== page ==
We must never lose sight of the goal of knowledge. We are not here to feed our curious minds aimlessly, nor are we here to become proud scholars – we are here to love, trust and surrender to the satguru and God.
Written by: Swami Revatikaanta
The pillar known as svadhyaya carries multiple meanings. It refers to both self-studying, the act of self-introspection and analysis, and the study of the Vedic literature. This pillar’s importance cannot be overstated. As a starting block, let’s take a look at the eleventh verse of the Isha Upanishad
Only one who can learn the process of nescience and that of transcendental knowledge side by side can transcend the influence of repeated birth and death and enjoy the full blessings of immortality.
Isha Upanishad, verse 11
The term nescience is offered up as the translation for the Sanskrit term ‘avidya’, meaning the absence of spiritual knowledge. The statement that there is a need to learn the 'process of nescience’ clearly alludes to an understanding of the material world and our material self. Its opposite, vidya, translated as transcendental knowledge, denotes an understanding of the spiritual world and our spiritual self. So, what this verse tells us is that only one who has properly studied the nature of both the material and spiritual realities can attain the true spiritual purpose of life and transcend this material existence.
Suffice to say, the process of studying, introspection and analysis is of paramount importance to our spiritual aspirations. There are so many samskaras within us, so many external distractions lurking around every corner, ready to tempt our senses and mind into material engagement that unless we come to observe these patterns and learn to identify their causes and negative effects, there is little hope that we won’t be led astray from our path sooner or later. Regular self-analysis and reflection are the solutions and the final three chapters of the Bhagavad Gita are the perfect companions for that journey. But far beyond our concerns with our own selves lies our deepest longing and attraction to the Supreme Reality, Narayana. Knowing our minds and controlling our impulses end up being worthless endeavours if they are not coupled with the sincere thirst for approximation to our beloved Lord. And one of the ways Guruji has recommended for us to do that is by studying the teachings and lilas of the Lord, primarily through the Bhagavad Gita and the Srimad Bhagavatam. In fact, not familiarizing ourselves intimately with the Satguru and God’s words and lives can have very negative outcomes.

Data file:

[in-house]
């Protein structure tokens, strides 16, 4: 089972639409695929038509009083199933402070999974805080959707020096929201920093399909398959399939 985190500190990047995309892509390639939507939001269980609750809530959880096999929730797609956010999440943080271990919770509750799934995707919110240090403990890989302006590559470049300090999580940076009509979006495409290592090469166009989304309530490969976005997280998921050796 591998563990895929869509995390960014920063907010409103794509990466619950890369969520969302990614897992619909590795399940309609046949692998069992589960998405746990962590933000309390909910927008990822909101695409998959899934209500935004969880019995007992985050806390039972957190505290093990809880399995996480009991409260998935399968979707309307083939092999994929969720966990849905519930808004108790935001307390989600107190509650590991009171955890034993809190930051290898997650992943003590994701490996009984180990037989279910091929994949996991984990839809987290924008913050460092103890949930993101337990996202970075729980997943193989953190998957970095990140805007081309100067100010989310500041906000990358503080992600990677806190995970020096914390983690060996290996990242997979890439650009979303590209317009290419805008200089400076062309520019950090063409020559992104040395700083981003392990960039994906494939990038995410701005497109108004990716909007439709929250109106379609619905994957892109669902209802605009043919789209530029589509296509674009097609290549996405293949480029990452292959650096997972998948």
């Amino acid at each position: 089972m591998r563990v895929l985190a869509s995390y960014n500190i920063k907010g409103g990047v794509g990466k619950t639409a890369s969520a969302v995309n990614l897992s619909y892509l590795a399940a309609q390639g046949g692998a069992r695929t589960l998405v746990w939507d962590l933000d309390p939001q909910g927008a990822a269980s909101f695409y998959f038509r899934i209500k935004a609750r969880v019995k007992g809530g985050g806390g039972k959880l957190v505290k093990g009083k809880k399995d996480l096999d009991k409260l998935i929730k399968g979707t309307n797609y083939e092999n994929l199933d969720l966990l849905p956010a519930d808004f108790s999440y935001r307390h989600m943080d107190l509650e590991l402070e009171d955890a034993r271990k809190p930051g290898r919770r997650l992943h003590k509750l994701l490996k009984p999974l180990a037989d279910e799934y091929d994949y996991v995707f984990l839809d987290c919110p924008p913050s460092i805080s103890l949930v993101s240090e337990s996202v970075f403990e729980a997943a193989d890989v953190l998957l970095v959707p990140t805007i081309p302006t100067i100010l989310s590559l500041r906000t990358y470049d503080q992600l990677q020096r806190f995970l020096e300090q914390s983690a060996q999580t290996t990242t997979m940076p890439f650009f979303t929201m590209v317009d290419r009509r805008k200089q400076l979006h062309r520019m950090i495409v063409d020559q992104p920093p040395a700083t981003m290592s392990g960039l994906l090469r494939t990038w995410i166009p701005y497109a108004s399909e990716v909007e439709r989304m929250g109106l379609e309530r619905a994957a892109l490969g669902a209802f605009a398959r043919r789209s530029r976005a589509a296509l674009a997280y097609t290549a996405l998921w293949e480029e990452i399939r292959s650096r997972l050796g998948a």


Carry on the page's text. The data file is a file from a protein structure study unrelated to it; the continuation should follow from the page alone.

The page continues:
Case in point, lately I have had the mercy to be able to work on some of Guruji’s upcoming book publications. I found some choice quotes that I would like to share with you that emphasise this particular point.
Very often the people start fantasising, creating things in their mind, and start believing in those things. So, then they go a bit cuckoo in their heads and they like to tell people stories. So, please, be aware of that also in your life: that whatever you experience of the inner guru, it has to be what the (external) guru said.
How could we hope to avoid the danger of inner fantasies (or perhaps misguided conclusions as a softer term) if we don’t invest the time to learn what has been taught and spoken by the external satguru and Lord? That is why Guruji says: 'It is very important to study and really absorb your mind and intellect into the teachings of the guru. Know which language the guru speaks, and if your inner Self is speaking the same language, then listen to that. But if you see that your inner Self is speaking a different language than the one the guru is speaking, don’t listen. That is the mind talking to you.'
But having said all that, I will leave you all with a quote and a sentiment that has been repeatedly emphasised to me throughout my time with Guruji, serving Him in the field of education in the last few years.
‘You have to have knowledge and you have to have the right knowledge…When reading or listening to these scriptures you have to really dive within your heart. Let that mind dive deep inside. Then you will have a different understanding and then you will have a transformation….It’s good to have knowledge, but if that knowledge doesn’t lead you to surrender, if that knowledge doesn’t awaken that Love, if that knowledge doesn’t awake that humility inside of you, it’s useless.’
As much as Guruji encourages us all to study and to learn, we must never lose sight of the goal of knowledge. We are not here to feed our curious minds aimlessly, nor are we here to become proud scholars – we are here to love, trust and surrender to the satguru and God. That requires knowing what is NOT meant to be understood and pursued, just as much as what is.